The Johns Hopkins Dementia Care Needs Assessment (JHDCNA) was used to identify participant and caregiver dementia-related needs [19]. A multidisciplinary group of clinical dementia care experts developed the JHDCNA, to identify 19 common dementia patients’ and caregivers’ needs and to document the extent to which those needs are met, based on established practices and guidelines [20-22]. The JHDCNA includes 15 care recipient need domains (A-O, 77 items) four caregiver need domains (Q-T, 12 items), and one “other/non specified” domain, with standardized descriptions and definitions for each item. The domains include safety, management of cognitive and non-cognitive symptoms, medical management daily activities, and a range of caregiver education and support needs (Table 1). Each domain contains multiple items that identify needs and each need is rated as unmet, or met. Clinicians completed the JHDCNA after each in-home assessment and based their judgments on interviews with the PWD and caregiver and a visual assessment of the PWD’s home and considered the individuals’ perspectives on their needs. A met need was defined as one that is being addressed and for which potential benefits of available interventions have been achieved to the extent possible for the individual. A need was considered unmet if it had not been addressed, and potentially beneficial interventions are available, or it had been or was being addressed, but potential benefits of available interventions had not been achieved.


Table 1: Summary of the Johns Hopkins Dementia Care Needs Assessment Domains [19].

The data were analyzed to compare unmet needs by stage of illness using SPSS 19.0 (IBM Corporation, Armonk, NY), and P < .05 was considered statistically significant. Frequency distributions were determined to identify needs within the different domains. Crosstabs analysis were conducted to compare needs across disease stages using either chi square tests for categories with cells >5, or Fisher’s exact test for categories with cells <5.


Table 2 describes the characteristics of the PWD and caregivers. The mean age of PWD was 83.6 ± 5.9; 167 (65.0%) were female, 172 (68.0%) were white, and 205 (81.0%) lived with others. Mean MMSE score was 17.7 ± 7.6, with 44.0% having mild, 38.0% moderate, and 18.0% severe dementia. The mean age of the caregivers was 66.1 ± 13.3. The majority of caregivers were female (75.0%), white (69.0%), non-spouses (59.0%), and not employed (51.0%). Caregivers reported that they spent an average of 6.7 ± 6.2 hours per day providing care to the PWD, and 22.0% rated their health as fair or poor.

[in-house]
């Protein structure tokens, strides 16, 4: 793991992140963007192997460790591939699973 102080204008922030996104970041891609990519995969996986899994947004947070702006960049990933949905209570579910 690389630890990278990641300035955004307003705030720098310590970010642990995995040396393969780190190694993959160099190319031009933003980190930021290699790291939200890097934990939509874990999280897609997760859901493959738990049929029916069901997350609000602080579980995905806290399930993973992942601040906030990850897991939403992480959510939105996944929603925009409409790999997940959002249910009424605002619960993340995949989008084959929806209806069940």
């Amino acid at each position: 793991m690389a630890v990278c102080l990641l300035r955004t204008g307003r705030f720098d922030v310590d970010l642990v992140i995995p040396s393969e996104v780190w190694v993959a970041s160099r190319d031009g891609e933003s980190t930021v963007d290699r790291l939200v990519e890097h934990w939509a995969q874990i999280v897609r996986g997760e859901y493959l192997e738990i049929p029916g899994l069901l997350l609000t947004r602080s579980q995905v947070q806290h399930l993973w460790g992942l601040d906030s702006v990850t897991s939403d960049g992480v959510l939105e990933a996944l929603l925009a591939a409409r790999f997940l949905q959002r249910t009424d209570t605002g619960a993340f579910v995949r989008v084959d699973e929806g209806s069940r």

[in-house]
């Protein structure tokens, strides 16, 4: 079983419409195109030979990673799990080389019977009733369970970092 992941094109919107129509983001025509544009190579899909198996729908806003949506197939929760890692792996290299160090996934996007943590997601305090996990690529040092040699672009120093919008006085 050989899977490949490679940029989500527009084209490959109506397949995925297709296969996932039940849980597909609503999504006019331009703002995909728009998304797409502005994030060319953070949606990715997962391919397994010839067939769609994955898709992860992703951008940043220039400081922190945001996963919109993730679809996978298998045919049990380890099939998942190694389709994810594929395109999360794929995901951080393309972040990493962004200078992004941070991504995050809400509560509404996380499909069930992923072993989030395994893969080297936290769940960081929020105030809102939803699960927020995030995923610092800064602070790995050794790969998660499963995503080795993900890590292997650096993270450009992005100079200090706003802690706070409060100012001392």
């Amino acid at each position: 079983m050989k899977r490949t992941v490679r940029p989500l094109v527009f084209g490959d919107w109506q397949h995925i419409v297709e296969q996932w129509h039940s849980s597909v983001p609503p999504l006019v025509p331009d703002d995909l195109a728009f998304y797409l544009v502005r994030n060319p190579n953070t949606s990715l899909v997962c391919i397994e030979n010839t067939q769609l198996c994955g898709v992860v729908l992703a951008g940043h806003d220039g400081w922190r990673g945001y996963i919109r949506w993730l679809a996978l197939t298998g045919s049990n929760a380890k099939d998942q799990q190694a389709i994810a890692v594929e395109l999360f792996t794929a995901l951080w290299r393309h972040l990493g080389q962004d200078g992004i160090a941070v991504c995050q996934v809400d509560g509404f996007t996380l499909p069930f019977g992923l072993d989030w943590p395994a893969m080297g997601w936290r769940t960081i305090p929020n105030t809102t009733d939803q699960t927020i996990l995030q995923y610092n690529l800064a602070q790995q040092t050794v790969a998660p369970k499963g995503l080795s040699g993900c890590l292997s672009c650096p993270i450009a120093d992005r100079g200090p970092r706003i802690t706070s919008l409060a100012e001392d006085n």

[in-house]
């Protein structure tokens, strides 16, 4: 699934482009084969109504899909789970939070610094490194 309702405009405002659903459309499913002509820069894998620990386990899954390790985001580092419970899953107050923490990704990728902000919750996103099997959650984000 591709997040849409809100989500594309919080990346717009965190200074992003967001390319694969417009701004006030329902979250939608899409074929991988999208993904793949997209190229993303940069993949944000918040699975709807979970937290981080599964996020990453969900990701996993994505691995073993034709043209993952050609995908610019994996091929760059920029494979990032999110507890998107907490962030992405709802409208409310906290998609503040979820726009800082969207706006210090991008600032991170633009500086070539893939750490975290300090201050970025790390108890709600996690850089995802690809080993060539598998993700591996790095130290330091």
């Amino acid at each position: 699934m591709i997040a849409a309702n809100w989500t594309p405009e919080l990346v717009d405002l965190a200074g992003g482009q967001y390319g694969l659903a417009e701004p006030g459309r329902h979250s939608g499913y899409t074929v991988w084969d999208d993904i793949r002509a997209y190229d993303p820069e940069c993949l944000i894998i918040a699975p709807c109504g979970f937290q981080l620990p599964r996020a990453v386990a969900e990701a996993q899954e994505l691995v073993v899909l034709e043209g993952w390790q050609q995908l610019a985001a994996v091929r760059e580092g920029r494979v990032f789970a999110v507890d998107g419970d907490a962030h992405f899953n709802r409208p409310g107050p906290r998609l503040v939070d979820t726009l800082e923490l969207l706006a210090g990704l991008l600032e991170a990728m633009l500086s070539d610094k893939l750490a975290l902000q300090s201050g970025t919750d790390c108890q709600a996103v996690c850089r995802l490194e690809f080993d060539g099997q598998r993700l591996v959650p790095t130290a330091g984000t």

Table 2: Characteristics of Sample of Community Dwelling Persons with Dementia and Their Caregivers (n = 254).

Table 3: Unmet Needs of Community Dwelling Persons with Dementia Significantly Different Across Stages of Illness (N=254).

Table 3 presents the unmet needs that were found to be significantly different when compared across dementia stages. The leading unmet needs for individuals with early stage dementia were in the domains of Safety (I) and Caregiver Education (Q). PWD in the early stage had significantly more unmet needs for meaningful activities to prevent isolation (48.0% of total) when compared to PWD in the later stages of disease (p<.001). Early stage PWD also had significantly higher rates of need for evaluation regarding unsafe driving compared to other stages (90.6 % of total) (In addition, early stage PWD had significantly higher needs for medication assistance (p=.001) and supervision (p<.001) and treatment for cognitive and emotional symptoms with anticholinesterase medications (p=.010) (and antidepressants (.004) when compared to other stages.The leading unmet needs for individuals with moderate stage disease were in behavioral symptoms, most notably in wandering risk (52.3 % of total) and lack of supervision (53.3 % of total) when compared to the other stages. Caregivers of patients with moderate stage dementia also reported higher levels of need for respite when compared to other stages (p<.001). Among severe stage dementia patients, the highest unmet needs were in the safety domain item related to level of care. Caregivers of advanced stage dementia patients also reported higher unmet needs in the caregiver domain item related to emotional support Caregivers of patients with severe dementia also had higher rates of psychiatric symptoms (anxiety/depression) when compared to caregivers of earlier stage patients. Caregivers of advanced stage patients also reported higher levels of unmet needs regarding psychotropic medications not working and the need for anxiety management (p=.017) when compared to caregivers of patients with earlier stage dementia.